2009.07.31 – JAK2 Health screenings filled to capacity

July 31, 2009

350 participants sign up

JAK2 Health screenings filled to capacity

By DONALD R. SERFASS dserfass@tnonline.com

DONALD R. SERFASS/TIMES NEWS Dr.eth Orloff of the ATSDR said Thursday that next week’s health screening for the JAK2 genetic marker has been capped at 350 participants and is currently filled to capacity. Another screening will be offered in the fall. Orloff is seen here addressing questions about the testing at an earlier public health forum held in Tamaqua on July 9.

A health screening to help identify those who carry a genetic marker found among 90 percent of people with polycythemia vera, a rare blood disorder, has been capped at 350 participants and no openings are currently available. But another round of tests will be offered in the fall.

That was the word Thursday from Dr. Kenneth Orloff of the Agency for Toxic Substances and Disease Registry. The agency is teaming with the PA Department of Health to sponsor public health screenings in three regional communities beginning Monday for residents of Schuylkill, Carbon and Luzerne counties.

Orloff told the TIMES NEWS that hundreds have called to register for the screenings. However, due to a limited availability of phlebotomists and other factors, the number was limited to 350.

“People who weren’t able to get registered will be offered an opportunity in the second round of testing in the fall,” said Orloff.

Residents of the three counties particularly those over age 40 are being offered the simple blood test to see if the specific JAK2 mutation is present. Although the meaning of a positive test in someone who is well is not known, it is possible that people with this mutation may develop PV later in life. Knowing this mutation is present may help health care providers to more closely monitor a patient’s blood count, according to the ATSDR.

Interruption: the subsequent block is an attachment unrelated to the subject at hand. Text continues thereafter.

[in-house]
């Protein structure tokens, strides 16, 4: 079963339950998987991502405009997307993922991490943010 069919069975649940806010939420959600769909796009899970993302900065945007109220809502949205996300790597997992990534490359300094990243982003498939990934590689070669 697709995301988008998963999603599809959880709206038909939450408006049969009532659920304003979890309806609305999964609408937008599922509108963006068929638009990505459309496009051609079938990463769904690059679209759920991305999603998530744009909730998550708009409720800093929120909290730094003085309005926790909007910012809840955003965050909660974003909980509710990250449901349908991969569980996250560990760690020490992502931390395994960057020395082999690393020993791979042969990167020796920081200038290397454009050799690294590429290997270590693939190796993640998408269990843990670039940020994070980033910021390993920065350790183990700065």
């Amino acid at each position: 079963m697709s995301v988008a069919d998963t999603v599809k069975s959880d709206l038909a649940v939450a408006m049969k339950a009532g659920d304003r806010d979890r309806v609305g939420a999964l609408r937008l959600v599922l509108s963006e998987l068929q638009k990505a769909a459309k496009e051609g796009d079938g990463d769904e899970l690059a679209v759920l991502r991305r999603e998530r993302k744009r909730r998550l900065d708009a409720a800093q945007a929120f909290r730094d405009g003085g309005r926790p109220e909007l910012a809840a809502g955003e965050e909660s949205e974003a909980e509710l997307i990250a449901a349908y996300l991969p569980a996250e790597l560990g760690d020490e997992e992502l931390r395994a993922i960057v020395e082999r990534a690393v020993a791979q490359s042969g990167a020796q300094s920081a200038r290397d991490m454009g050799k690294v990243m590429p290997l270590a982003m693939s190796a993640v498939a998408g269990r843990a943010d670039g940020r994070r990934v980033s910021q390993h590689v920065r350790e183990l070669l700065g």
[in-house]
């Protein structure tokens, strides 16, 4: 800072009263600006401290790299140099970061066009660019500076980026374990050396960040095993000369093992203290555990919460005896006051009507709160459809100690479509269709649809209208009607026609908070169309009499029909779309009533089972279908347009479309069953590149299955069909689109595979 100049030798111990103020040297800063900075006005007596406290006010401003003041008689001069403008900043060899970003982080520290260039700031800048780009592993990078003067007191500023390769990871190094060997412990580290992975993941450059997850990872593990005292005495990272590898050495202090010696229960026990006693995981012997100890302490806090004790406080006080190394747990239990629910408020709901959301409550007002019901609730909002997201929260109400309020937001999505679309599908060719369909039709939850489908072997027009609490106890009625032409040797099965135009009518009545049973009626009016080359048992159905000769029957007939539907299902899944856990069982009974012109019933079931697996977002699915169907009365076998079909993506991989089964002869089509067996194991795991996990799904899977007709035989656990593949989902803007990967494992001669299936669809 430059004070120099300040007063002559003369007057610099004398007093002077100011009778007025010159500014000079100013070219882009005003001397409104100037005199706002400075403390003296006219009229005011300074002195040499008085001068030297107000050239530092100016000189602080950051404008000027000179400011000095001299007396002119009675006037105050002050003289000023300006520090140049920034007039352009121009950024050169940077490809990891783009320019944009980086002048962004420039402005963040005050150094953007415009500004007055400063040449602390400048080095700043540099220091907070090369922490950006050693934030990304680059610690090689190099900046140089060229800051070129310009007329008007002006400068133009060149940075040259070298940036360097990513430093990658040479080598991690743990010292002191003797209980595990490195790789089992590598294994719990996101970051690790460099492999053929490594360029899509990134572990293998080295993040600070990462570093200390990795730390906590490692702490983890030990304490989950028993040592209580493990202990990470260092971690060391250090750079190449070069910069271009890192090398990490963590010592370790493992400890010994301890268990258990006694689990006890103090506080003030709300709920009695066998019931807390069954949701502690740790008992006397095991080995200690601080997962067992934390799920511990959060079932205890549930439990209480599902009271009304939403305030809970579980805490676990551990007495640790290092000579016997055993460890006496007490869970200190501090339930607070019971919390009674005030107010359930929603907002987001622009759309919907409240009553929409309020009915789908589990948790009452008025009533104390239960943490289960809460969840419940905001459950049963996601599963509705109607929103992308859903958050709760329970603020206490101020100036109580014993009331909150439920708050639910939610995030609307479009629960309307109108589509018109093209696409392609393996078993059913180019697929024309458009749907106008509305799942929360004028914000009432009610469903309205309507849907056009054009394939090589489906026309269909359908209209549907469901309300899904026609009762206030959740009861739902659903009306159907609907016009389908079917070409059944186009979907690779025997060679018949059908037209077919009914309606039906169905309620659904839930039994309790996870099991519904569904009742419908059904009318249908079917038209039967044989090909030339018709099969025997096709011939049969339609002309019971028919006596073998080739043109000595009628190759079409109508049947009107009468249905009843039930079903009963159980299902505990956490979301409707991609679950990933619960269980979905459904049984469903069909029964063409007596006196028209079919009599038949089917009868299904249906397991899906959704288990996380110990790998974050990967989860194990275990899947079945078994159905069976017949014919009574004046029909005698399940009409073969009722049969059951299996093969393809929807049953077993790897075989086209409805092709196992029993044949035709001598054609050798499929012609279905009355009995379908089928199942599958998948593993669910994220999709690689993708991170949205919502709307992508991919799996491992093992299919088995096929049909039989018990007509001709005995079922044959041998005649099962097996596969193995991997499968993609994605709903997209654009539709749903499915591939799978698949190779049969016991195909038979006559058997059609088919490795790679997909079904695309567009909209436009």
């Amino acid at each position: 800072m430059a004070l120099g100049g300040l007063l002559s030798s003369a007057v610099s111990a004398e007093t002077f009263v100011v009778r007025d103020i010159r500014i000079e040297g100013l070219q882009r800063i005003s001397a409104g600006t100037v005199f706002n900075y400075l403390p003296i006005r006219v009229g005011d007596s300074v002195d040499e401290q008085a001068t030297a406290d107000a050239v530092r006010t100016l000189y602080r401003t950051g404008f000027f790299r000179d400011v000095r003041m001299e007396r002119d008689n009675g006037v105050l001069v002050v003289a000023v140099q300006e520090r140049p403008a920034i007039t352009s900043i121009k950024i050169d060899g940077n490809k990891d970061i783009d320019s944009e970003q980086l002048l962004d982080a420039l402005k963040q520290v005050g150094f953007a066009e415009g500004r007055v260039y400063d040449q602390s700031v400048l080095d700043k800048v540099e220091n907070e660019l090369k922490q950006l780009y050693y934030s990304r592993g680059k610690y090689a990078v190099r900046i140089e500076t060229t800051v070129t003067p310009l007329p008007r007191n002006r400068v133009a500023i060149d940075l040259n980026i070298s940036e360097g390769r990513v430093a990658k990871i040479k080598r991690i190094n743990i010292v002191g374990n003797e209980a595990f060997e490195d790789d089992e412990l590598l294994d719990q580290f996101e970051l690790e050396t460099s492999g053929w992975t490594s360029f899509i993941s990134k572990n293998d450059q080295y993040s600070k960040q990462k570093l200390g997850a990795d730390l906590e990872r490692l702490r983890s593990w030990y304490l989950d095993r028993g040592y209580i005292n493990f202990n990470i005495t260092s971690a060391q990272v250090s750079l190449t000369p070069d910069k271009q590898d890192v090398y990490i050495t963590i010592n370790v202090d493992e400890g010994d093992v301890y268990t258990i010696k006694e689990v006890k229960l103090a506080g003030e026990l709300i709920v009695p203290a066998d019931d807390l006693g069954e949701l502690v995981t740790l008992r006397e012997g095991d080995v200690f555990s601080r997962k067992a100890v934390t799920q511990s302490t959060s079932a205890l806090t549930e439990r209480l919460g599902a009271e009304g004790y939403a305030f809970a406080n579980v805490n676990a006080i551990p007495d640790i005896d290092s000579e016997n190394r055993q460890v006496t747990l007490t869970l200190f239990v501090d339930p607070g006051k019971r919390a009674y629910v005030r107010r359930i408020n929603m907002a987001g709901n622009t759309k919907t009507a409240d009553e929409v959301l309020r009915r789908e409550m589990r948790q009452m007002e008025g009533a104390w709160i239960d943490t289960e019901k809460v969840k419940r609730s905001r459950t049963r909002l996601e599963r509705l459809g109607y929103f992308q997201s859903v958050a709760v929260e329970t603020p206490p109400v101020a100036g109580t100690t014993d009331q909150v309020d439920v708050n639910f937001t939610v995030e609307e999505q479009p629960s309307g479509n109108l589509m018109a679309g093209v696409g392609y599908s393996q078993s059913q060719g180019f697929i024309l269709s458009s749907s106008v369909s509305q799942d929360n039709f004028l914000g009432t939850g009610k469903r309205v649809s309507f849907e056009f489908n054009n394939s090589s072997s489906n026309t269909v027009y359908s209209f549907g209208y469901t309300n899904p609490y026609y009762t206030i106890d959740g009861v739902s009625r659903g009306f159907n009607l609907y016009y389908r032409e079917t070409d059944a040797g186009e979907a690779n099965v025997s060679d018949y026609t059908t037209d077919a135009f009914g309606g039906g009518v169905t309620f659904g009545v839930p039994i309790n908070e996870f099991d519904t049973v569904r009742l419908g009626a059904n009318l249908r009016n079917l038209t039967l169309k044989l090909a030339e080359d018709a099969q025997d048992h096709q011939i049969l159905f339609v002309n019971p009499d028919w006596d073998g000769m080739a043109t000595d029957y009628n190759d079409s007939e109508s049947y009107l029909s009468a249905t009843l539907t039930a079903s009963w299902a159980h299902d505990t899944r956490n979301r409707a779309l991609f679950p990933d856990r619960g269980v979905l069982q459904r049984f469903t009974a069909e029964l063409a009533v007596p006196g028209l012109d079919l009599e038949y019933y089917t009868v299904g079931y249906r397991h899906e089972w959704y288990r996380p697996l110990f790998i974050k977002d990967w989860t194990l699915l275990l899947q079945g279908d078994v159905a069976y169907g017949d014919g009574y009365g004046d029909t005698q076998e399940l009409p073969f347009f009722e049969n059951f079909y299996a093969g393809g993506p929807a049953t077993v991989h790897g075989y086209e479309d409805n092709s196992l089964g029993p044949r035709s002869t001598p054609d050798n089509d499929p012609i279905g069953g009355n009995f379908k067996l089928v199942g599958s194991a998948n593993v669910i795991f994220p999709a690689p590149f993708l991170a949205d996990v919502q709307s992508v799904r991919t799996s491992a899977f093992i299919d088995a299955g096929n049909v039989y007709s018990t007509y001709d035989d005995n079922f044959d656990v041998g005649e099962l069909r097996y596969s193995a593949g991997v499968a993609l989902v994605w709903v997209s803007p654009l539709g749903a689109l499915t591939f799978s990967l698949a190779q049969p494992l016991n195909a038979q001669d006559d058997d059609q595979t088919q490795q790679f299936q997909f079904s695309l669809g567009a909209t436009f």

“JAK2 is an acquired mutation,” said Orloff at a public health forum held in Tamaqua on July 9. “You are not born with it.”

The free testing for those already registered will begin Monday, Aug. 2, and continue to Aug. 6, then again on Aug. 10-13. The testing will take place from 9 a.m. to 5 p.m. at three locations:

• St. Jerome’s Regional School Gymnasium, 255 West Broad St., Tamaqua

• Hazleton General Hospital, O & E Building, 1st Floor, 700 E. Broad St., Hazleton

• Schuylkill Mall, Community Meeting Room, Route 61 & I-81, Frackville

You must have lived in Schuylkill, Carbon or Luzerne counties for at least the past year in order to take the test, although allowances will be made for long time local residents who might have moved away. Results of the test will be mailed to participants in about 4-6 weeks and all results will be kept confidential.

Although all slots are filled for next week’s tests, local residents can still call to be added to the list for the fall testing. In order to participate in the fall screening, residents can leave their contact information at 1-877-525-4860.

According to reports, the PV blood disorder is being found with alarming frequency in the region. PV is characterized by a thickening of the blood and related complications. Statistically, it is found in one or two people per 100,000 population.

However, in one local neighborhood, multiple cases were found along one single street, including two cases in the same household. The cause is unclear at this point, although many speculate that environmental contamination from the nearby McAdoo Associates Superfund site is the culprit. Others suspected factors have suggested as well, including human contact with formaldehyde used in foam insulation, and the presence of radon in homes.

Next week’s testing is seen as the first of many layers of research needed to try and get to the bottom of the issue. The ATSDR will issue a public disclosure once results are compiled.

“After all the test results have been given to the individuals, we’ll be giving a summary report,” said Orloff.